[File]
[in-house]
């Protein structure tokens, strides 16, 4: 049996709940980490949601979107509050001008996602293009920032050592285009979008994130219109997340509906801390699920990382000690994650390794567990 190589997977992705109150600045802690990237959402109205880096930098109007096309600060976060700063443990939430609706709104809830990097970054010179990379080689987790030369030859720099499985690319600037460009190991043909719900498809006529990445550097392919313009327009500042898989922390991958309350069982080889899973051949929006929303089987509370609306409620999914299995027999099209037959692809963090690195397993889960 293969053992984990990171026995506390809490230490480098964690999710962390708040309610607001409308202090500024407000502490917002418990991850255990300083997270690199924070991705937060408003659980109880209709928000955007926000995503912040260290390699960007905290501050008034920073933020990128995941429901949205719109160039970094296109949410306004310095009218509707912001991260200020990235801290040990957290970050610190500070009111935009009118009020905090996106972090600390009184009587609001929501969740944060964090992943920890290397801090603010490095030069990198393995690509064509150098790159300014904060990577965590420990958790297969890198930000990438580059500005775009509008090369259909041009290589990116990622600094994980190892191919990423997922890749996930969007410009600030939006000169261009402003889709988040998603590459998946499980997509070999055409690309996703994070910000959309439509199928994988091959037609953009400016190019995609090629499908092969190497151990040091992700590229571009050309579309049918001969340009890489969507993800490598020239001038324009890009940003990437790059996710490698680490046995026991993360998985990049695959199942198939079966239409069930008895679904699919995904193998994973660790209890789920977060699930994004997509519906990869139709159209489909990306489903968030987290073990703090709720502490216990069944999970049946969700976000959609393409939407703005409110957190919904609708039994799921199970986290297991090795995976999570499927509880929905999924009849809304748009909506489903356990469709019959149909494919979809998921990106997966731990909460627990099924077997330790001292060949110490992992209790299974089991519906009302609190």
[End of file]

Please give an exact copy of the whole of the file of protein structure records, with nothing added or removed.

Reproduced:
[in-house]
């Protein structure tokens, strides 16, 4: 049996709940980490949601979107509050001008996602293009920032050592285009979008994130219109997340509906801390699920990382000690994650390794567990 190589997977992705109150600045802690990237959402109205880096930098109007096309600060976060700063443990939430609706709104809830990097970054010179990379080689987790030369030859720099499985690319600037460009190991043909719900498809006529990445550097392919313009327009500042898989922390991958309350069982080889899973051949929006929303089987509370609306409620999914299995027999099209037959692809963090690195397993889960 293969053992984990990171026995506390809490230490480098964690999710962390708040309610607001409308202090500024407000502490917002418990991850255990300083997270690199924070991705937060408003659980109880209709928000955007926000995503912040260290390699960007905290501050008034920073933020990128995941429901949205719109160039970094296109949410306004310095009218509707912001991260200020990235801290040990957290970050610190500070009111935009009118009020905090996106972090600390009184009587609001929501969740944060964090992943920890290397801090603010490095030069990198393995690509064509150098790159300014904060990577965590420990958790297969890198930000990438580059500005775009509008090369259909041009290589990116990622600094994980190892191919990423997922890749996930969007410009600030939006000169261009402003889709988040998603590459998946499980997509070999055409690309996703994070910000959309439509199928994988091959037609953009400016190019995609090629499908092969190497151990040091992700590229571009050309579309049918001969340009890489969507993800490598020239001038324009890009940003990437790059996710490698680490046995026991993360998985990049695959199942198939079966239409069930008895679904699919995904193998994973660790209890789920977060699930994004997509519906990869139709159209489909990306489903968030987290073990703090709720502490216990069944999970049946969700976000959609393409939407703005409110957190919904609708039994799921199970986290297991090795995976999570499927509880929905999924009849809304748009909506489903356990469709019959149909494919979809998921990106997966731990909460627990099924077997330790001292060949110490992992209790299974089991519906009302609190």